This is part one of our holiday gift guide for your Quartziest friends and relatives. Watch for new installments each day this week; collect them all here.
If 50 billion things will be connected to the internet by the end of this century, you and your loved ones might as well own a few of them. But at this early stage of the internet of things, with so much experimentation going on, it’s hard to find devices meant for consumers that are well designed, easy to use, and actually useful. We’ve identified several that fit all three criteria—and also point to the broader promise of a world in which everything is connected to the web.
These gifts are just technical enough to satisfy real nerds, but would be appropriate under the tree of anyone who’s constantly connected to the internet.
Little Printer — BERG — $219
The cutest printer you’ll ever meet comes out of a design shop in London. BERG’s Little Printer sits unobtrusively on a breakfast table or office desk, delivering short “publications” that look like receipts but are much more delightful: tweets, news alerts, weather reports, crosswords, your daily diary, cats of the day.
We have one in the Quartz office that (who?) prints out new annotations left by readers on the site. In using it, we’ve particularly appreciated how small touches—you have to cut that little guy’s hair, for instance—give the device a personality not normally associated with electronics, let alone printers. And best of all, the Little Printer just works without much fuss. He’s not just a pretty face.
WeMo Insight Switch — Belkin — $59.99
It’s the ultimate stocking stuffer: small, unusual, and utilitarian. Place the WeMo Insight Switch between a plug and an outlet to take control of any electronic device over the internet. Using apps for iOS or Android, you can turn on an air conditioner remotely, set lights according to a schedule, and other handy tricks. Seriously, powering up your AC from afar sounds mundane until you do it and feel like the world is at your command.
Many companies offer products like this, but only Belkin has managed to create ones that are easy to use. The WeMo line, which also includes wall switches and motion sensors, offers a plug-and-play solution for simple home automation. And if you want to get fancy, the WeMo devices can be programmed with IFTTT recipes—for example, when my Jawbone Up detects I’m awake, turn on my coffee maker. That’s how we built the lightbulb in our office that lit up whenever Quartz was mentioned on Twitter. The possibilities are endless.
Here are a few other home automation products we like:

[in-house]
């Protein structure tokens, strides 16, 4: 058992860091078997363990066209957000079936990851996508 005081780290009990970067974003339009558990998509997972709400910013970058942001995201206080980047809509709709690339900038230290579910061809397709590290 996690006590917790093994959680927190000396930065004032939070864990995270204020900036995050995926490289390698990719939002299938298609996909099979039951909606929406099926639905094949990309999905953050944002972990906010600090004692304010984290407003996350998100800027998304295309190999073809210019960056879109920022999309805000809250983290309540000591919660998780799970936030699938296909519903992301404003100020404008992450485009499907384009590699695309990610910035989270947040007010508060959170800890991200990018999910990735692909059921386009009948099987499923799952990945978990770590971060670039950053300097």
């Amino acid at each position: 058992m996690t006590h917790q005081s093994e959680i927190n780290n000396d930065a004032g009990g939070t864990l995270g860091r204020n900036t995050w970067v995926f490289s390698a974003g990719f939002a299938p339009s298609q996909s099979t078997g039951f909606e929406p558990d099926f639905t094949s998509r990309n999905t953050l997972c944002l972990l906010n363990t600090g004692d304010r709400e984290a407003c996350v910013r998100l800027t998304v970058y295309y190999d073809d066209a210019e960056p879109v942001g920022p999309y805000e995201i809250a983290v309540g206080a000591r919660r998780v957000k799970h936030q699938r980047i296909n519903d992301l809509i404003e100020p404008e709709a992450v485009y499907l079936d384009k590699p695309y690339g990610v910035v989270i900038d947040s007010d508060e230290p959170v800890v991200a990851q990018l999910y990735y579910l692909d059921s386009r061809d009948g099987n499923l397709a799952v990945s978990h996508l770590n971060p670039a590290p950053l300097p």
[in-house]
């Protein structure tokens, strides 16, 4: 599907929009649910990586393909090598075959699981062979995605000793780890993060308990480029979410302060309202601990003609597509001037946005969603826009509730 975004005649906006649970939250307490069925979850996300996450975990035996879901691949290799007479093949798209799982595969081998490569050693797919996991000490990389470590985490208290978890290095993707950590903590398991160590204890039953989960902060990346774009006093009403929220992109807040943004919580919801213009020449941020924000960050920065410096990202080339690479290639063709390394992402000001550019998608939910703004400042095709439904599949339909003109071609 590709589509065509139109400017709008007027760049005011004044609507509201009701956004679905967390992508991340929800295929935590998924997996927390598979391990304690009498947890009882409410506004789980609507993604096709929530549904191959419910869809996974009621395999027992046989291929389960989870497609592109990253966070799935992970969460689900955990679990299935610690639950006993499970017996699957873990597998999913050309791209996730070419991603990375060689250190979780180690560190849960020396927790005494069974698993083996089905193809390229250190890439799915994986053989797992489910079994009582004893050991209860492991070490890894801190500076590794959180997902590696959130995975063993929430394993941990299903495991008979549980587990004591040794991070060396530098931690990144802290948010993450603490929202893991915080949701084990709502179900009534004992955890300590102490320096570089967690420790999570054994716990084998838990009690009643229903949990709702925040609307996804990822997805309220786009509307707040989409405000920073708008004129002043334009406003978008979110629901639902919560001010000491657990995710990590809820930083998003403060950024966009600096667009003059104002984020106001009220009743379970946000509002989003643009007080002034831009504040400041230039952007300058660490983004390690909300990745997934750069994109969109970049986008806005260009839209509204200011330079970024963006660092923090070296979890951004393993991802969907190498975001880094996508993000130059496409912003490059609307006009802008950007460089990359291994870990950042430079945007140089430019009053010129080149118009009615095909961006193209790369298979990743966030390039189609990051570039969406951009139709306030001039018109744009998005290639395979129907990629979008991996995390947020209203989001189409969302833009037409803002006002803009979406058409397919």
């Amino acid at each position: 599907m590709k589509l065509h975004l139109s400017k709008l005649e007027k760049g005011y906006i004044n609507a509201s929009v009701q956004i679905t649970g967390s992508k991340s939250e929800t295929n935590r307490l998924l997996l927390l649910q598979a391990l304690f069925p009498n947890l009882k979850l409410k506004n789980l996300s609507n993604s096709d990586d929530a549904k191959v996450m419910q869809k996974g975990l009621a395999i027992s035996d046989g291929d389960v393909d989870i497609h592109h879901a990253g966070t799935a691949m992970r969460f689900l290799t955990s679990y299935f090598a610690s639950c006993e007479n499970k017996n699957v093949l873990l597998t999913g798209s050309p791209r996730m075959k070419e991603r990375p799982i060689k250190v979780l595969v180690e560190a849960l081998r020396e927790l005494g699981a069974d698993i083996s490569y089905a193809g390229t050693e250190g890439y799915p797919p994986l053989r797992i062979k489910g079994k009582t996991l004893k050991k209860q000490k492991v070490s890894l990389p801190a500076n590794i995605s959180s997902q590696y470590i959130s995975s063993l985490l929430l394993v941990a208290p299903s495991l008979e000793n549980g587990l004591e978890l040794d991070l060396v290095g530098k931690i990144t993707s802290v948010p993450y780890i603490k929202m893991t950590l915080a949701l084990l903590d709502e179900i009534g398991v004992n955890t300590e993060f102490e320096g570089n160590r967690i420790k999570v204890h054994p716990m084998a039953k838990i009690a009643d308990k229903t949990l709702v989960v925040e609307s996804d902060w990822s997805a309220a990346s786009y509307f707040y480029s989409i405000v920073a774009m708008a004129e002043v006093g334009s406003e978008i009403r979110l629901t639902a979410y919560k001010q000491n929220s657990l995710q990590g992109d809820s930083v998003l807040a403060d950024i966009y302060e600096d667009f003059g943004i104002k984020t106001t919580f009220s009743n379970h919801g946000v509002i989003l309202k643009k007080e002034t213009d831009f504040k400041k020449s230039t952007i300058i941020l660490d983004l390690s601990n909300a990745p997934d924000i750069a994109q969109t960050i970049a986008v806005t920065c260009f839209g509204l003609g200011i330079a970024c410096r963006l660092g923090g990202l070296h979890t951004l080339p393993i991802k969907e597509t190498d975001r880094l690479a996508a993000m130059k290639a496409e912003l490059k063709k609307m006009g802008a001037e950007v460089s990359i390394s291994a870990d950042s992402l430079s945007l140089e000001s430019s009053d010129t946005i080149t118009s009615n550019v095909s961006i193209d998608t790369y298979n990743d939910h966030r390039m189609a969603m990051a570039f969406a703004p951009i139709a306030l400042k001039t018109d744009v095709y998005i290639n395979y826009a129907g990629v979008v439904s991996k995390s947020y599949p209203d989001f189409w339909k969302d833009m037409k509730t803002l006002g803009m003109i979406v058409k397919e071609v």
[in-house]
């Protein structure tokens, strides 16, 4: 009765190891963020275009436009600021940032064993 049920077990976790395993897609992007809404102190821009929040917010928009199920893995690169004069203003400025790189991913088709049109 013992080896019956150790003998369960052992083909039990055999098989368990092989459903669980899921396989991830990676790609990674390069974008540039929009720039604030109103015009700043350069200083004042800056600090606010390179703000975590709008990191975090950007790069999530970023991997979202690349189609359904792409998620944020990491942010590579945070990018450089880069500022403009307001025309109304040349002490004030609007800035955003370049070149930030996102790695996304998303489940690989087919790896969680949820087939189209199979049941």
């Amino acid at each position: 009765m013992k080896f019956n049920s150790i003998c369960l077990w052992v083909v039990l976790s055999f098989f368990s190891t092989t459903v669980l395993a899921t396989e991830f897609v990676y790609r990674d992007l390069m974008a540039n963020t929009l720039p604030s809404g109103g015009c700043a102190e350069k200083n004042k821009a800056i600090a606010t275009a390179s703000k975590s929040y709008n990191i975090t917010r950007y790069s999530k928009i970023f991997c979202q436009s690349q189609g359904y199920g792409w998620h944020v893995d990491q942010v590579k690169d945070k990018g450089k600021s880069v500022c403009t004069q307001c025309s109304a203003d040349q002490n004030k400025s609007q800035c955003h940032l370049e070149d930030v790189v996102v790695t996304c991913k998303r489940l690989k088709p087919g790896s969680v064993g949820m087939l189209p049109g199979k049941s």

Strava Premium Status — Strava — $59/year
Strava has transformed hundreds of thousands of amateur cyclists into aspiring “kings of the mountain.” That’s the term, borrowed from the Tour de France, for a Strava user who has recorded the fastest time over any arbitrary stretch of land. With this social fitness network, the whole world is a racetrack.
Plenty of apps help you track your rides and runs. Strava has stood out—in particular among cyclists, though runners use it, too—because of its well designed focus on progress and achievement. (This isn’t for everyone: Competitive spirits are required.) Users upload data about their rides from a GPS device or the Strava app for iPhone or Android. The premium version adds plenty of useful features, including the ability to set personal goals and analyze rides in ways that will make you believe in the quantified self.
Egg Minder — Quirky — $69.99
A $70 egg tray? Seriously?
We won’t try to argue that anyone needs an internet-connected egg tray in his life, but that’s what makes it the perfect gift for your favorite nerd who spends time in the kitchen. Egg Minder, jointly produced by General Electric and crowdfunding startup Quirky, is a small step toward that nirvana of self-aware refrigerators capable of ordering bread when you’re running low and conserving energy usage when you’re on vacation.
This egg tray isn’t quite that advanced, but it will tell you—through an app for iPhones and Android phones—how many eggs you have left and how fresh they are. Essential? Hardly. But as we wrote in July, when the device was released, “Egg Minder has the potential to help normalize the notion that pretty soon just about everything we own will have some degree of self-awareness.” It’s a fun way to feel a part of that movement.
Hue Starter Pack — Philips — $199.95
Put a few of these internet-connected lightbulbs behind your Christmas tree for an ethereal holiday season. The Philips Hue bulbs can change color, manually or based on rules you set, to evoke a soothing sunset or manic dance party, depending on your mood. We use them in the Quartz office to alert us when it’s raining or a fresh pot of coffee has brewed, though tricks like that require some hacking.
Hue would be particularly delightful for a curious child or young adult who already has a device that can run Apple or Android apps (to control the bulbs with the thoughtfully considered app). It will be endlessly amusing, at least until the entire house has turned purple.